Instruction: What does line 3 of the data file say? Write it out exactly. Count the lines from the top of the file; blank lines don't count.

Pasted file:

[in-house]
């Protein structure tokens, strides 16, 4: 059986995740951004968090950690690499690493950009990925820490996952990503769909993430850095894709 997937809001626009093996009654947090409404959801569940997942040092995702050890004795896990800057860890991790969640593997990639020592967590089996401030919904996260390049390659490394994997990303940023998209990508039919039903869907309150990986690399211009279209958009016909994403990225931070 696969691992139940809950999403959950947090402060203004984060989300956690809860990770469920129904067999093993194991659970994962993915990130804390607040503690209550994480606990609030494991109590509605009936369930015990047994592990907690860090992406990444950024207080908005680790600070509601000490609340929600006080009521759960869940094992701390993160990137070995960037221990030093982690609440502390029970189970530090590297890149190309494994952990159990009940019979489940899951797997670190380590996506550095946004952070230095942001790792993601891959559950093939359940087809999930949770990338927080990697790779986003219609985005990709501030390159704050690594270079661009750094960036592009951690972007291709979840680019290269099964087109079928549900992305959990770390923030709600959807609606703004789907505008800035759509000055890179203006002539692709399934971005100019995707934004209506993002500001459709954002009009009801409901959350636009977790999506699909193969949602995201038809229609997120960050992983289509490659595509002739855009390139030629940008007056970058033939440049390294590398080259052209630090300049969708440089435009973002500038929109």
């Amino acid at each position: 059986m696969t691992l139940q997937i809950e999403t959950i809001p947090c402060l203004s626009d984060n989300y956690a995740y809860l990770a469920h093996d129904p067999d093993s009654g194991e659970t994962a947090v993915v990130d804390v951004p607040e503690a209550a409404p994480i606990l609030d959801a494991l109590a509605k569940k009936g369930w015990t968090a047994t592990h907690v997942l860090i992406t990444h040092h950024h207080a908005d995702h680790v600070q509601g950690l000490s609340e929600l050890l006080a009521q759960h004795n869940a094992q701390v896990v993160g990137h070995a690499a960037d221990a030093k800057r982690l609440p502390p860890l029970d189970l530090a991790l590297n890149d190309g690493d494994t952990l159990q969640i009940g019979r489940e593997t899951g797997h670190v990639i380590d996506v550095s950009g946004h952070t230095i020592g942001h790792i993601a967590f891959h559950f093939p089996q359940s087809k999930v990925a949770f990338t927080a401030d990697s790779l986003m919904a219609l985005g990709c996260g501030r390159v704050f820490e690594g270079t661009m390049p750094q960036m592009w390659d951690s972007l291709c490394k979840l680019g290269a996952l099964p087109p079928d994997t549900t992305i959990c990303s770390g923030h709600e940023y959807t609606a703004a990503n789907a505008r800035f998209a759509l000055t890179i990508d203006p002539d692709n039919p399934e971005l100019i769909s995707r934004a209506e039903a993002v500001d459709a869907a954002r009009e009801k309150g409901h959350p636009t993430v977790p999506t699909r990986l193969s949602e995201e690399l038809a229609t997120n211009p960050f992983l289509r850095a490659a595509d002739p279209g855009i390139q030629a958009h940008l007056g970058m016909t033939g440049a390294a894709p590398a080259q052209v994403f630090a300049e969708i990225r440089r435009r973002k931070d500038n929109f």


């Amino acid at each position: 059986m696969t691992l139940q997937i809950e999403t959950i809001p947090c402060l203004s626009d984060n989300y956690a995740y809860l990770a469920h093996d129904p067999d093993s009654g194991e659970t994962a947090v993915v990130d804390v951004p607040e503690a209550a409404p994480i606990l609030d959801a494991l109590a509605k569940k009936g369930w015990t968090a047994t592990h907690v997942l860090i992406t990444h040092h950024h207080a908005d995702h680790v600070q509601g950690l000490s609340e929600l050890l006080a009521q759960h004795n869940a094992q701390v896990v993160g990137h070995a690499a960037d221990a030093k800057r982690l609440p502390p860890l029970d189970l530090a991790l590297n890149d190309g690493d494994t952990l159990q969640i009940g019979r489940e593997t899951g797997h670190v990639i380590d996506v550095s950009g946004h952070t230095i020592g942001h790792i993601a967590f891959h559950f093939p089996q359940s087809k999930v990925a949770f990338t927080a401030d990697s790779l986003m919904a219609l985005g990709c996260g501030r390159v704050f820490e690594g270079t661009m390049p750094q960036m592009w390659d951690s972007l291709c490394k979840l680019g290269a996952l099964p087109p079928d994997t549900t992305i959990c990303s770390g923030h709600e940023y959807t609606a703004a990503n789907a505008r800035f998209a759509l000055t890179i990508d203006p002539d692709n039919p399934e971005l100019i769909s995707r934004a209506e039903a993002v500001d459709a869907a954002r009009e009801k309150g409901h959350p636009t993430v977790p999506t699909r990986l193969s949602e995201e690399l038809a229609t997120n211009p960050f992983l289509r850095a490659a595509d002739p279209g855009i390139q030629a958009h940008l007056g970058m016909t033939g440049a390294a894709p590398a080259q052209v994403f630090a300049e969708i990225r440089r435009r973002k931070d500038n929109f």